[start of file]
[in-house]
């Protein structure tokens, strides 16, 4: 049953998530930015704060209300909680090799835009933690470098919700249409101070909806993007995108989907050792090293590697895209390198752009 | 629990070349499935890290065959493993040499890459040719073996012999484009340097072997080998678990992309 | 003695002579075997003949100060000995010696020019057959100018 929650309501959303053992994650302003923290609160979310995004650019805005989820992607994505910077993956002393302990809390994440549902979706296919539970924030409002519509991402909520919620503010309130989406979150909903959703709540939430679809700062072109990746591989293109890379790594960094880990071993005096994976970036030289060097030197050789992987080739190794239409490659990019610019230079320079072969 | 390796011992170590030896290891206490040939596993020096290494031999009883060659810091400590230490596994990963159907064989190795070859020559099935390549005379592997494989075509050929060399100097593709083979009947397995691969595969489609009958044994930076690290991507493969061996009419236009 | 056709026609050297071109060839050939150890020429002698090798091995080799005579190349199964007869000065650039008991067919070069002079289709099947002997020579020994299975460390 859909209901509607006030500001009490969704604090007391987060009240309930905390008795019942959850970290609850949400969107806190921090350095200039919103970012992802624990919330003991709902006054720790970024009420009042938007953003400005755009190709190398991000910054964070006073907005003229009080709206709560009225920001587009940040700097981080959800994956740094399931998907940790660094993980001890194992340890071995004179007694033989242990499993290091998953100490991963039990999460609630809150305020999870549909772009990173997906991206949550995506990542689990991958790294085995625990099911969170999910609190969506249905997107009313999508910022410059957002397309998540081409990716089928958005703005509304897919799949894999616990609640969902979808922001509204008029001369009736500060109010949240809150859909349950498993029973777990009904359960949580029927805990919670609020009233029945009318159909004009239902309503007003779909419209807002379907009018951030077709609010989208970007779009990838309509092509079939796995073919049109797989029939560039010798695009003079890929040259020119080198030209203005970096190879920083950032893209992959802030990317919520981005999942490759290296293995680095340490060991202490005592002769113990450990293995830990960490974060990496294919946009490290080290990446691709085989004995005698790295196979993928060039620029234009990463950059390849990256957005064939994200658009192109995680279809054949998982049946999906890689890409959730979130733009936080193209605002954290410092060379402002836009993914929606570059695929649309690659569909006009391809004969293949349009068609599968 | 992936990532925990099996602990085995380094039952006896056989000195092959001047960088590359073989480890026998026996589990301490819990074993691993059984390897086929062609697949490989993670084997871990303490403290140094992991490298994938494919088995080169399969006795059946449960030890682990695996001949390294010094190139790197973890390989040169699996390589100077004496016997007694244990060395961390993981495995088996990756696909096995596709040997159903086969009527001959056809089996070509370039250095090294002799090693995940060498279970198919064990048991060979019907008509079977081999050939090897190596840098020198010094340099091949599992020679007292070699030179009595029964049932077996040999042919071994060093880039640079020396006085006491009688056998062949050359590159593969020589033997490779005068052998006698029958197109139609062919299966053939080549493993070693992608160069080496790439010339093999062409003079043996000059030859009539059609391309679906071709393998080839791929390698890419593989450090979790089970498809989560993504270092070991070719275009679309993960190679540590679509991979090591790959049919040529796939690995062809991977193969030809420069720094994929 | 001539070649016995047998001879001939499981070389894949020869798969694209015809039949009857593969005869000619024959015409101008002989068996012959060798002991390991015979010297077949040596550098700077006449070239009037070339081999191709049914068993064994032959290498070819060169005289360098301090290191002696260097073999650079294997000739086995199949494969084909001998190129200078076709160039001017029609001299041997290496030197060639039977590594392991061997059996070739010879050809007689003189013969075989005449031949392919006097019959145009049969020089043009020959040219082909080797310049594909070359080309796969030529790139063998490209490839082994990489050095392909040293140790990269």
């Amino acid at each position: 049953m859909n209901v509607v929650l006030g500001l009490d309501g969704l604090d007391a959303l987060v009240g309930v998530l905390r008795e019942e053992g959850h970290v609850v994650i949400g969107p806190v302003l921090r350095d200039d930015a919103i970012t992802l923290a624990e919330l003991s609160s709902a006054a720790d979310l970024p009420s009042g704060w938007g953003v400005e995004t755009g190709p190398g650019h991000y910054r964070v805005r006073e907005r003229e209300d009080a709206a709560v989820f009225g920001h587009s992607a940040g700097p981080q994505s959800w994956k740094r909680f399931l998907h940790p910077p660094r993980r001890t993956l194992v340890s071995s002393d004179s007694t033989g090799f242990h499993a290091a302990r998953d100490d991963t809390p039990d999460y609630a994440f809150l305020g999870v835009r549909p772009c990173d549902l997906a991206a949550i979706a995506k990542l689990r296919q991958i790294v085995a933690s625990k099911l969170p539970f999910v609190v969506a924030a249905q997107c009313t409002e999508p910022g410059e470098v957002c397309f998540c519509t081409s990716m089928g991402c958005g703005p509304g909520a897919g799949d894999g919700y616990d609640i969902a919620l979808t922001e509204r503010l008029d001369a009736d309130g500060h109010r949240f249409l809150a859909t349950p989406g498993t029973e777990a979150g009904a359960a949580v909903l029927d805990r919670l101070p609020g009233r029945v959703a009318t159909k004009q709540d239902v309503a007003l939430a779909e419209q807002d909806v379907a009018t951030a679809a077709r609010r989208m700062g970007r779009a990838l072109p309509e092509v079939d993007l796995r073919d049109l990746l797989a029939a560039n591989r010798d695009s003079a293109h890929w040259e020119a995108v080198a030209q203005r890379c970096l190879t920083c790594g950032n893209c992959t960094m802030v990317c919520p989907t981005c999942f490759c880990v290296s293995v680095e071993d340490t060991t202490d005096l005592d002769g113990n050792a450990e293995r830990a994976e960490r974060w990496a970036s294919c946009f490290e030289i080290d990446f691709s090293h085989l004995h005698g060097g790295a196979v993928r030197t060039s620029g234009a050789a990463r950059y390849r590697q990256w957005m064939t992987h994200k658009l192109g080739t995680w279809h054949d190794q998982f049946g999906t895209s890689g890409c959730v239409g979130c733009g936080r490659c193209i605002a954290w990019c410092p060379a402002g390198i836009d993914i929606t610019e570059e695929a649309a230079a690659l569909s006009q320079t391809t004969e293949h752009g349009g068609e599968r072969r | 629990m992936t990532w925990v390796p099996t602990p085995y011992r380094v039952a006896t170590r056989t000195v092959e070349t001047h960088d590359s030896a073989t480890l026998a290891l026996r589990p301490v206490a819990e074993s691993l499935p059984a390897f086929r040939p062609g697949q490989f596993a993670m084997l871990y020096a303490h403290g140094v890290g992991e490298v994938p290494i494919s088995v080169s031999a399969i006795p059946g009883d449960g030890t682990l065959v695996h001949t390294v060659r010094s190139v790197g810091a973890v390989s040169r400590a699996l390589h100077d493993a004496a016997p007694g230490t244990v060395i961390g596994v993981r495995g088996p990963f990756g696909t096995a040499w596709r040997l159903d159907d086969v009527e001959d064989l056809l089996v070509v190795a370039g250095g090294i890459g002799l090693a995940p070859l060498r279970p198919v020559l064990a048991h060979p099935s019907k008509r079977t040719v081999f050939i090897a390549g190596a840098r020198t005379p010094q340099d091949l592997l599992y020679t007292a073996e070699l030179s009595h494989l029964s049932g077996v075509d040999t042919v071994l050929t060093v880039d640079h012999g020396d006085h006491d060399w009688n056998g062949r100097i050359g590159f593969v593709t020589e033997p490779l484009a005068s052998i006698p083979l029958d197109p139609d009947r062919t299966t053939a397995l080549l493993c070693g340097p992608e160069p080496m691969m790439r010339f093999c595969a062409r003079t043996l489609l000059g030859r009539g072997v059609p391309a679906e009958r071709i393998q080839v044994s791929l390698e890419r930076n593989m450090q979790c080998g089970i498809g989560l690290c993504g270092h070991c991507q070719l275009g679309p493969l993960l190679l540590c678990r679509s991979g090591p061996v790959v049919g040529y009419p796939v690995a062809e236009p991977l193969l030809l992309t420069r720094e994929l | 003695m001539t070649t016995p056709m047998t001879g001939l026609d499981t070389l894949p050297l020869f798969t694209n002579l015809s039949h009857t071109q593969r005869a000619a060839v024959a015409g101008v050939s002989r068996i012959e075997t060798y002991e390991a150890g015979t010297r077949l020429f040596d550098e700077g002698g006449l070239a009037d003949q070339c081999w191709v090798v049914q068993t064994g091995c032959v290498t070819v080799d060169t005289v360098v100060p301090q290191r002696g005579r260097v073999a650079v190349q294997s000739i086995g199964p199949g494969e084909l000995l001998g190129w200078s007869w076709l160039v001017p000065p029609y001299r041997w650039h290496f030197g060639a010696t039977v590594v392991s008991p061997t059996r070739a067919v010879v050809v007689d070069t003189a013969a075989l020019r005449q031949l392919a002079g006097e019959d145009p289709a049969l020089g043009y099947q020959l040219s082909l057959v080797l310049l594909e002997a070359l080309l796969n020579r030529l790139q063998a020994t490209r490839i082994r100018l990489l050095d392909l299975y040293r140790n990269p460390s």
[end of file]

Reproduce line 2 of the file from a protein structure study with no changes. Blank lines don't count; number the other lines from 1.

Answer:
């Protein structure tokens, strides 16, 4: 049953998530930015704060209300909680090799835009933690470098919700249409101070909806993007995108989907050792090293590697895209390198752009 | 629990070349499935890290065959493993040499890459040719073996012999484009340097072997080998678990992309 | 003695002579075997003949100060000995010696020019057959100018 929650309501959303053992994650302003923290609160979310995004650019805005989820992607994505910077993956002393302990809390994440549902979706296919539970924030409002519509991402909520919620503010309130989406979150909903959703709540939430679809700062072109990746591989293109890379790594960094880990071993005096994976970036030289060097030197050789992987080739190794239409490659990019610019230079320079072969 | 390796011992170590030896290891206490040939596993020096290494031999009883060659810091400590230490596994990963159907064989190795070859020559099935390549005379592997494989075509050929060399100097593709083979009947397995691969595969489609009958044994930076690290991507493969061996009419236009 | 056709026609050297071109060839050939150890020429002698090798091995080799005579190349199964007869000065650039008991067919070069002079289709099947002997020579020994299975460390 859909209901509607006030500001009490969704604090007391987060009240309930905390008795019942959850970290609850949400969107806190921090350095200039919103970012992802624990919330003991709902006054720790970024009420009042938007953003400005755009190709190398991000910054964070006073907005003229009080709206709560009225920001587009940040700097981080959800994956740094399931998907940790660094993980001890194992340890071995004179007694033989242990499993290091998953100490991963039990999460609630809150305020999870549909772009990173997906991206949550995506990542689990991958790294085995625990099911969170999910609190969506249905997107009313999508910022410059957002397309998540081409990716089928958005703005509304897919799949894999616990609640969902979808922001509204008029001369009736500060109010949240809150859909349950498993029973777990009904359960949580029927805990919670609020009233029945009318159909004009239902309503007003779909419209807002379907009018951030077709609010989208970007779009990838309509092509079939796995073919049109797989029939560039010798695009003079890929040259020119080198030209203005970096190879920083950032893209992959802030990317919520981005999942490759290296293995680095340490060991202490005592002769113990450990293995830990960490974060990496294919946009490290080290990446691709085989004995005698790295196979993928060039620029234009990463950059390849990256957005064939994200658009192109995680279809054949998982049946999906890689890409959730979130733009936080193209605002954290410092060379402002836009993914929606570059695929649309690659569909006009391809004969293949349009068609599968 | 992936990532925990099996602990085995380094039952006896056989000195092959001047960088590359073989480890026998026996589990301490819990074993691993059984390897086929062609697949490989993670084997871990303490403290140094992991490298994938494919088995080169399969006795059946449960030890682990695996001949390294010094190139790197973890390989040169699996390589100077004496016997007694244990060395961390993981495995088996990756696909096995596709040997159903086969009527001959056809089996070509370039250095090294002799090693995940060498279970198919064990048991060979019907008509079977081999050939090897190596840098020198010094340099091949599992020679007292070699030179009595029964049932077996040999042919071994060093880039640079020396006085006491009688056998062949050359590159593969020589033997490779005068052998006698029958197109139609062919299966053939080549493993070693992608160069080496790439010339093999062409003079043996000059030859009539059609391309679906071709393998080839791929390698890419593989450090979790089970498809989560993504270092070991070719275009679309993960190679540590679509991979090591790959049919040529796939690995062809991977193969030809420069720094994929 | 001539070649016995047998001879001939499981070389894949020869798969694209015809039949009857593969005869000619024959015409101008002989068996012959060798002991390991015979010297077949040596550098700077006449070239009037070339081999191709049914068993064994032959290498070819060169005289360098301090290191002696260097073999650079294997000739086995199949494969084909001998190129200078076709160039001017029609001299041997290496030197060639039977590594392991061997059996070739010879050809007689003189013969075989005449031949392919006097019959145009049969020089043009020959040219082909080797310049594909070359080309796969030529790139063998490209490839082994990489050095392909040293140790990269």